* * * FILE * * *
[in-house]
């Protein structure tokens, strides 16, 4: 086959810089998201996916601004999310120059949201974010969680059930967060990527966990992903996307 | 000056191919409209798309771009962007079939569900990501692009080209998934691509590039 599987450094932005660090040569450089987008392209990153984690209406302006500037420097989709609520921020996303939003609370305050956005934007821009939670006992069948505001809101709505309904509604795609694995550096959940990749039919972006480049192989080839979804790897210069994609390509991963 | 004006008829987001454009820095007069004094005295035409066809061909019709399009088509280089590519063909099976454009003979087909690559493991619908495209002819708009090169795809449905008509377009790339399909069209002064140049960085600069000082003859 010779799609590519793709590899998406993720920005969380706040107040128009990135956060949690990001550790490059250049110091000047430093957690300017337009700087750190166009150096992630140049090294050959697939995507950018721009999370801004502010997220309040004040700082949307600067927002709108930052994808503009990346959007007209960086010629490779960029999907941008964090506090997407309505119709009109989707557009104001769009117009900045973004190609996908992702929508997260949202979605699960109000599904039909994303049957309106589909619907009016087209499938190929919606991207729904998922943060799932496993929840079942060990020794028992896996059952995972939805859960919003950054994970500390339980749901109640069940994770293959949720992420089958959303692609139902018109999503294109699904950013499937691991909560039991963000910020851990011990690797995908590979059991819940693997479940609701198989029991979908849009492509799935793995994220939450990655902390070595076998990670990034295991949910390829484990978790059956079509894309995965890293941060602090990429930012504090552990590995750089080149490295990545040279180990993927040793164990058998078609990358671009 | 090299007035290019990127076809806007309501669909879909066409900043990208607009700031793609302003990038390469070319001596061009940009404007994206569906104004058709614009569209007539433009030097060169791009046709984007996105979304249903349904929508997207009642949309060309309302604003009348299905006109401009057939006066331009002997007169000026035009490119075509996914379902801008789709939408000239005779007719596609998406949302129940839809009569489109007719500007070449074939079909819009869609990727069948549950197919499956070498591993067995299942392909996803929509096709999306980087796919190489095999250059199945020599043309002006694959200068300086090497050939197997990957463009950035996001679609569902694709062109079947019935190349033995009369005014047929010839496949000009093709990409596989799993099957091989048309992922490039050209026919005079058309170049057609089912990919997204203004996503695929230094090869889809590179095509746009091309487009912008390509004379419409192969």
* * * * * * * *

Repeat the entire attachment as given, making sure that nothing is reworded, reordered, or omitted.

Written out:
[in-house]
């Protein structure tokens, strides 16, 4: 086959810089998201996916601004999310120059949201974010969680059930967060990527966990992903996307 | 000056191919409209798309771009962007079939569900990501692009080209998934691509590039 599987450094932005660090040569450089987008392209990153984690209406302006500037420097989709609520921020996303939003609370305050956005934007821009939670006992069948505001809101709505309904509604795609694995550096959940990749039919972006480049192989080839979804790897210069994609390509991963 | 004006008829987001454009820095007069004094005295035409066809061909019709399009088509280089590519063909099976454009003979087909690559493991619908495209002819708009090169795809449905008509377009790339399909069209002064140049960085600069000082003859 010779799609590519793709590899998406993720920005969380706040107040128009990135956060949690990001550790490059250049110091000047430093957690300017337009700087750190166009150096992630140049090294050959697939995507950018721009999370801004502010997220309040004040700082949307600067927002709108930052994808503009990346959007007209960086010629490779960029999907941008964090506090997407309505119709009109989707557009104001769009117009900045973004190609996908992702929508997260949202979605699960109000599904039909994303049957309106589909619907009016087209499938190929919606991207729904998922943060799932496993929840079942060990020794028992896996059952995972939805859960919003950054994970500390339980749901109640069940994770293959949720992420089958959303692609139902018109999503294109699904950013499937691991909560039991963000910020851990011990690797995908590979059991819940693997479940609701198989029991979908849009492509799935793995994220939450990655902390070595076998990670990034295991949910390829484990978790059956079509894309995965890293941060602090990429930012504090552990590995750089080149490295990545040279180990993927040793164990058998078609990358671009 | 090299007035290019990127076809806007309501669909879909066409900043990208607009700031793609302003990038390469070319001596061009940009404007994206569906104004058709614009569209007539433009030097060169791009046709984007996105979304249903349904929508997207009642949309060309309302604003009348299905006109401009057939006066331009002997007169000026035009490119075509996914379902801008789709939408000239005779007719596609998406949302129940839809009569489109007719500007070449074939079909819009869609990727069948549950197919499956070498591993067995299942392909996803929509096709999306980087796919190489095999250059199945020599043309002006694959200068300086090497050939197997990957463009950035996001679609569902694709062109079947019935190349033995009369005014047929010839496949000009093709990409596989799993099957091989048309992922490039050209026919005079058309170049057609089912990919997204203004996503695929230094090869889809590179095509746009091309487009912008390509004379419409192969």